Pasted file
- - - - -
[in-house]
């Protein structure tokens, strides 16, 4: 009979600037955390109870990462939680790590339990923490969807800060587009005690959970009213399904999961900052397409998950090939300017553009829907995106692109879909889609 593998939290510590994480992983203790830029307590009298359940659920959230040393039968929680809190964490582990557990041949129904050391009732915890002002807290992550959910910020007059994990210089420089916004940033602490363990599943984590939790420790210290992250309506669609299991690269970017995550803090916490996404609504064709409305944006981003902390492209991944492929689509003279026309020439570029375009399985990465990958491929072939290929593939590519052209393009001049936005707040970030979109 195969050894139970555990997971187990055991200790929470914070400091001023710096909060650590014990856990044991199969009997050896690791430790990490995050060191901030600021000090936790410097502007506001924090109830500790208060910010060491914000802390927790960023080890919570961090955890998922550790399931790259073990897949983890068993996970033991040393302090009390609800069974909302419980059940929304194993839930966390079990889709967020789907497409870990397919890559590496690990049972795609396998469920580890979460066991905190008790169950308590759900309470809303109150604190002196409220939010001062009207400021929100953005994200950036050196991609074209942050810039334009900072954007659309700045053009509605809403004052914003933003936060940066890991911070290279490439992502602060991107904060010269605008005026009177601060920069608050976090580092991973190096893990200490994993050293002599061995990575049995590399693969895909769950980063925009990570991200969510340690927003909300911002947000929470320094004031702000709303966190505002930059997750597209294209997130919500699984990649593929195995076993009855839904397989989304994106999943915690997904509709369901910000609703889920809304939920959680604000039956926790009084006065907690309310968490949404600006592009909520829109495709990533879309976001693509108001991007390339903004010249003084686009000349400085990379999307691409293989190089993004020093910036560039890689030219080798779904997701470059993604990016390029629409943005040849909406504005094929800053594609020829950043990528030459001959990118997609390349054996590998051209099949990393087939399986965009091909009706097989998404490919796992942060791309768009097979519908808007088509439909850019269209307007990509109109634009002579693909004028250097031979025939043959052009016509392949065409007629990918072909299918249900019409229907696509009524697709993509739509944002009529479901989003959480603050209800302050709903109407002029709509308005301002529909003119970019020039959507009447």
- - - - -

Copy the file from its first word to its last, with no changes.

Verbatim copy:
[in-house]
């Protein structure tokens, strides 16, 4: 009979600037955390109870990462939680790590339990923490969807800060587009005690959970009213399904999961900052397409998950090939300017553009829907995106692109879909889609 593998939290510590994480992983203790830029307590009298359940659920959230040393039968929680809190964490582990557990041949129904050391009732915890002002807290992550959910910020007059994990210089420089916004940033602490363990599943984590939790420790210290992250309506669609299991690269970017995550803090916490996404609504064709409305944006981003902390492209991944492929689509003279026309020439570029375009399985990465990958491929072939290929593939590519052209393009001049936005707040970030979109 195969050894139970555990997971187990055991200790929470914070400091001023710096909060650590014990856990044991199969009997050896690791430790990490995050060191901030600021000090936790410097502007506001924090109830500790208060910010060491914000802390927790960023080890919570961090955890998922550790399931790259073990897949983890068993996970033991040393302090009390609800069974909302419980059940929304194993839930966390079990889709967020789907497409870990397919890559590496690990049972795609396998469920580890979460066991905190008790169950308590759900309470809303109150604190002196409220939010001062009207400021929100953005994200950036050196991609074209942050810039334009900072954007659309700045053009509605809403004052914003933003936060940066890991911070290279490439992502602060991107904060010269605008005026009177601060920069608050976090580092991973190096893990200490994993050293002599061995990575049995590399693969895909769950980063925009990570991200969510340690927003909300911002947000929470320094004031702000709303966190505002930059997750597209294209997130919500699984990649593929195995076993009855839904397989989304994106999943915690997904509709369901910000609703889920809304939920959680604000039956926790009084006065907690309310968490949404600006592009909520829109495709990533879309976001693509108001991007390339903004010249003084686009000349400085990379999307691409293989190089993004020093910036560039890689030219080798779904997701470059993604990016390029629409943005040849909406504005094929800053594609020829950043990528030459001959990118997609390349054996590998051209099949990393087939399986965009091909009706097989998404490919796992942060791309768009097979519908808007088509439909850019269209307007990509109109634009002579693909004028250097031979025939043959052009016509392949065409007629990918072909299918249900019409229907696509009524697709993509739509944002009529479901989003959480603050209800302050709903109407002029709509308005301002529909003119970019020039959507009447």